Puerto Viejo has long attracted the surfer crowd with its famous swells. Salsa Brava, Costa Rica’s most powerful wave, breaks off the shallow reef right in Puerto Viejo. For beginner and intermediate surfers, check out the beach break at Playa Cocles for consistent swells.
When conditions are right, some of the beaches south of Puerto Viejo can be spectacular for snorkeling. At Punta Uva Arrecife (Grape Point Reef), you can snorkel right off the beach. Manzanillo farther south also has an impressive shallow reef for snorkeling and diving.
Hiking in Gandoca-Manzanillo National Wildlife Refuge
Located about 12 km south of Puerto Viejo, close to the Panama border, this park offers hiking for all levels. Fairly flat but sometimes muddy trails take you through secondary forest, along beach, and into lowland swamps. You will be sure to see birds and other wildlife along the trails. The most popular trail to Punta Mona takes around five hours round trip for the experienced hiker. Hiking with a guide is highly recommended due to isolated incidents of crime.
CariBeans Chocolate Tour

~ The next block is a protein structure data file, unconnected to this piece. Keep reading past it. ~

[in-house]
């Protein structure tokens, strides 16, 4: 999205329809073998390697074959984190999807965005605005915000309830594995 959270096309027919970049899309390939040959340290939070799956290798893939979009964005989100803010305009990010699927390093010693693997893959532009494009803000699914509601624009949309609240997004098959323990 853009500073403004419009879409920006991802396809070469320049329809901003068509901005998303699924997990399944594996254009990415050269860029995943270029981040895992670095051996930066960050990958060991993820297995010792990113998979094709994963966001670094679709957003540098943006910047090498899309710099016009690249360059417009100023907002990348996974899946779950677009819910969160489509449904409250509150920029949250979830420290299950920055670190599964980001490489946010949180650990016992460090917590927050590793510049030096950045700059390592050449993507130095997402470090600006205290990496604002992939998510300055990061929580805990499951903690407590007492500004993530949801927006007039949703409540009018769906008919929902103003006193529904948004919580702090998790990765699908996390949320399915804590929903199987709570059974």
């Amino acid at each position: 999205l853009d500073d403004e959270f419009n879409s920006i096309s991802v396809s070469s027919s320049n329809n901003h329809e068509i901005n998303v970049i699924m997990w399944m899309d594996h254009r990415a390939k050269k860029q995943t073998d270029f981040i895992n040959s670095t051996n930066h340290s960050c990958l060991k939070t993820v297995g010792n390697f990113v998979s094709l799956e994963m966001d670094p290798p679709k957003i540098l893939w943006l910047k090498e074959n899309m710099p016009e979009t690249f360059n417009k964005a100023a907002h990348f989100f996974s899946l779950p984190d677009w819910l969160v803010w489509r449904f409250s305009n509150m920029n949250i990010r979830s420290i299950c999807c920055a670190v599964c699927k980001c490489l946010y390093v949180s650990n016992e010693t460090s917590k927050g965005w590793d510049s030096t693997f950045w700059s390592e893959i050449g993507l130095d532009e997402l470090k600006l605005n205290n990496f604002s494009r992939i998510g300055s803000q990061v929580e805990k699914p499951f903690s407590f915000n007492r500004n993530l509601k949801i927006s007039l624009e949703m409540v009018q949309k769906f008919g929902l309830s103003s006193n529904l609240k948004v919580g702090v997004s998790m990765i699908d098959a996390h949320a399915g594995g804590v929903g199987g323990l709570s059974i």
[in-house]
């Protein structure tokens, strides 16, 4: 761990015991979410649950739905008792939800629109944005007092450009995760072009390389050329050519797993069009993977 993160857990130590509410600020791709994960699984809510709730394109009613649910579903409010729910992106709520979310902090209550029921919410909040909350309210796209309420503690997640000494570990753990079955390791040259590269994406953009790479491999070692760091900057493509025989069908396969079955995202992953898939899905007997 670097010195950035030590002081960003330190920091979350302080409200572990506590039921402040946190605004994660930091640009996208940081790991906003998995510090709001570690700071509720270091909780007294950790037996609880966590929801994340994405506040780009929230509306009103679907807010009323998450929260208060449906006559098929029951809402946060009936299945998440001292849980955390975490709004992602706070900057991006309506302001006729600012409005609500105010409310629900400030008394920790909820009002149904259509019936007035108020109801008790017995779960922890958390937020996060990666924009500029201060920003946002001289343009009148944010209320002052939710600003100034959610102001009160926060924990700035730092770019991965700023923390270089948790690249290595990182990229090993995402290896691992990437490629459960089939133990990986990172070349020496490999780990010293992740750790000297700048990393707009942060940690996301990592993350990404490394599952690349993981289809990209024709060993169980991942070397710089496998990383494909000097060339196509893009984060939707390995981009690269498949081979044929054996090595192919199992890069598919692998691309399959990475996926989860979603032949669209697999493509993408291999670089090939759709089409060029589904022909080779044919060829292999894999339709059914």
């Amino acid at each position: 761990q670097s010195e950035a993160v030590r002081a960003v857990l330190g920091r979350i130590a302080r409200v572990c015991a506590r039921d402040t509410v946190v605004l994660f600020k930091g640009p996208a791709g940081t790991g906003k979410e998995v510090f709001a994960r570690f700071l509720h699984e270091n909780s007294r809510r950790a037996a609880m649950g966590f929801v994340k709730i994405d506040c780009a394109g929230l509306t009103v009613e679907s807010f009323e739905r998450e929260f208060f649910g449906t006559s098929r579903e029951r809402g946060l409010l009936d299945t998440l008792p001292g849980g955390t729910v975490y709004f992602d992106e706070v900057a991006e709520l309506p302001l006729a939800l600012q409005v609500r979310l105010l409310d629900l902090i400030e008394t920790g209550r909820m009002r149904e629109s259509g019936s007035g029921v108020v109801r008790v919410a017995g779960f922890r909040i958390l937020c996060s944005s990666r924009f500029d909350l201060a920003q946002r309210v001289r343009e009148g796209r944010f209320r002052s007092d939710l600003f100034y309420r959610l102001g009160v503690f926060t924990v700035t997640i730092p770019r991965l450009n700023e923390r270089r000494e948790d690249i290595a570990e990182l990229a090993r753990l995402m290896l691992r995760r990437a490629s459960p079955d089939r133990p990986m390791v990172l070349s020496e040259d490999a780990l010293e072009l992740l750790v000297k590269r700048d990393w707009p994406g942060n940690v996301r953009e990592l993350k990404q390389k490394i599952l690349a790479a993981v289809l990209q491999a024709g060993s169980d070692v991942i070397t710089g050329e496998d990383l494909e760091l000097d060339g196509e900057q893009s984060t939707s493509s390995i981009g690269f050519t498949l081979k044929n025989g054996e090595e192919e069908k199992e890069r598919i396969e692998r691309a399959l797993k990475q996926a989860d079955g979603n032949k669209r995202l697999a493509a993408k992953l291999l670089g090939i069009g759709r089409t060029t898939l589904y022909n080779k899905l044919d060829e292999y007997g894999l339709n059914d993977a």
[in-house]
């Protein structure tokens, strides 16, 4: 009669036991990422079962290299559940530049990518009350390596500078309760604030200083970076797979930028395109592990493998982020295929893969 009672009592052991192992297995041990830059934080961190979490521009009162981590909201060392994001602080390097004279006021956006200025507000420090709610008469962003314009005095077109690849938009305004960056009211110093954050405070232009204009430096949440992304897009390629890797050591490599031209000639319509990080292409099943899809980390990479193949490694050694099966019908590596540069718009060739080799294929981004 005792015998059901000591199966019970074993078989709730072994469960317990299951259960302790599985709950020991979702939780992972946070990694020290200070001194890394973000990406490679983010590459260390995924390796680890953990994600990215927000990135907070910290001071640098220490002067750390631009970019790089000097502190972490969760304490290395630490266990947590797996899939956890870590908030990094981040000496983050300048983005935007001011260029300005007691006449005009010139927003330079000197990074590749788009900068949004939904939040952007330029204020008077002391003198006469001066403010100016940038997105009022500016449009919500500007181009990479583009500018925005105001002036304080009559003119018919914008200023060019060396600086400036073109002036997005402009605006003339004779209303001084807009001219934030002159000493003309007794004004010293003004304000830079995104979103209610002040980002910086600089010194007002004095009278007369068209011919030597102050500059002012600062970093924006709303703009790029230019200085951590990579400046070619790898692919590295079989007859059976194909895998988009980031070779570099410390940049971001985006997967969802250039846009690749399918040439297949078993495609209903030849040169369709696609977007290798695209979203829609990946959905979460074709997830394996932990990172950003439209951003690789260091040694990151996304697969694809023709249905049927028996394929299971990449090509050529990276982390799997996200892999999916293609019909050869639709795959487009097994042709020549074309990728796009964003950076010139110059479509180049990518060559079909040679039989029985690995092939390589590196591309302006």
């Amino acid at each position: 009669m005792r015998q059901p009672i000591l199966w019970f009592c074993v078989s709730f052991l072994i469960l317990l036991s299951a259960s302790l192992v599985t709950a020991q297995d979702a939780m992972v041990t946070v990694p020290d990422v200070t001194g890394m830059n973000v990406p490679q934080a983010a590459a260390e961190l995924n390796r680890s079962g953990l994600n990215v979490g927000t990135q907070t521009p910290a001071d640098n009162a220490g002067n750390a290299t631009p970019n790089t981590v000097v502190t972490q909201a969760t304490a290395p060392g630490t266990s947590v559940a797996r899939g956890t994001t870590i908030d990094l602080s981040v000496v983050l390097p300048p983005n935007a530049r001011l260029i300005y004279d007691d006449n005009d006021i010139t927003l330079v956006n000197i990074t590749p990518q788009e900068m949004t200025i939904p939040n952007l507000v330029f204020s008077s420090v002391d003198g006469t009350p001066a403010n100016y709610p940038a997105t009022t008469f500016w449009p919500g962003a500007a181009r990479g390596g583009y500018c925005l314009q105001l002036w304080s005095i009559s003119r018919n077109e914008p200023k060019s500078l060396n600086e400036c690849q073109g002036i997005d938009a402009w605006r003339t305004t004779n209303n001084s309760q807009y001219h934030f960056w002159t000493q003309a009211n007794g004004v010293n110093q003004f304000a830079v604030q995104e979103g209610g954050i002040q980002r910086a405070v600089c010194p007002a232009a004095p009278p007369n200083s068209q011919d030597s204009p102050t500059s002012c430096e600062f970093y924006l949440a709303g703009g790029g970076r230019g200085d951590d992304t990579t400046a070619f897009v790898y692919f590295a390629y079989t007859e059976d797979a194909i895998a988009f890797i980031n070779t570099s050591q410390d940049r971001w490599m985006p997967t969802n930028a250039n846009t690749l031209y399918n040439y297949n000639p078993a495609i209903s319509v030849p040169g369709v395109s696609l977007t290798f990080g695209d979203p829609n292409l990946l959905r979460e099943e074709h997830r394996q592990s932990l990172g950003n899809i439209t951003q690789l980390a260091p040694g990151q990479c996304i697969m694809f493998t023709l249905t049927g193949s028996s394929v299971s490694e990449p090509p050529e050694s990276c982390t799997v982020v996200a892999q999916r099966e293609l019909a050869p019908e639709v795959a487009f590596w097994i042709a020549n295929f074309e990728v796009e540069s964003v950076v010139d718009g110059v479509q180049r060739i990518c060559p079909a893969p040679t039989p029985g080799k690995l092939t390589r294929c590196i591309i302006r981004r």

A visit to CariBeans will surely get your mouth watering. Here, you can walk the cacao forest and learn how this artisan chocolatier makes bean-to-bar chocolate using locally sourced, fair trade cacao. Don’t forget to visit the chocolate tasting room before you leave to sample the many flavors of chocolate produced.
Dig deeper into the southern Caribbean’s culture with a visit to one of the several BriBri indigenous communities found nearby. Learn about their local customs, language, traditions, and methods of farming. If you’re lucky, you might even get to try some of their sacred cacao drink.
Jaguar Rescue Center
Visit the Jaguar Rescue Center, a wildlife rehabilitation center in Playa Chiquita doing amazing work for injured area animals. Guides who work directly with the animals will teach you all about the residents, which may include monkeys, sloths, margay (pictured below), parrots, toucans, and other jungle animals. You’ll learn how the animals ended up in the Center and their plans for release, while getting up close and personal.
Cahuita National Park
It’s worth taking a day trip up to the village of Cahuita, about 16 kilometers north of Puerto Viejo. The national park in Cahuita is a stunning 2,711 acres (1,097 hectares) of jungle set along the sea. Here you can spot bright yellow eyelash pitviper snakes, sloths, howler monkeys, white-nosed coatis, and many types of birds. The park also hosts a protected coral reef just offshore that can be visited with a guide.
Bocas del Toro, Panama
Want to check another country off your list? Panama’s Bocas del Toro islands are a quick hop, skip, and jump away from the Puerto Viejo area. Shuttles run daily to the Bocas, where you can explore secluded islands, snorkel until sunburned, or party the night away in Bocas Town.
We really enjoyed our one-month stay in Puerto Viejo. Have you been there? What was your favorite beach or attraction?
Post by: Jennifer Turnbull-Houde & Matthew Houde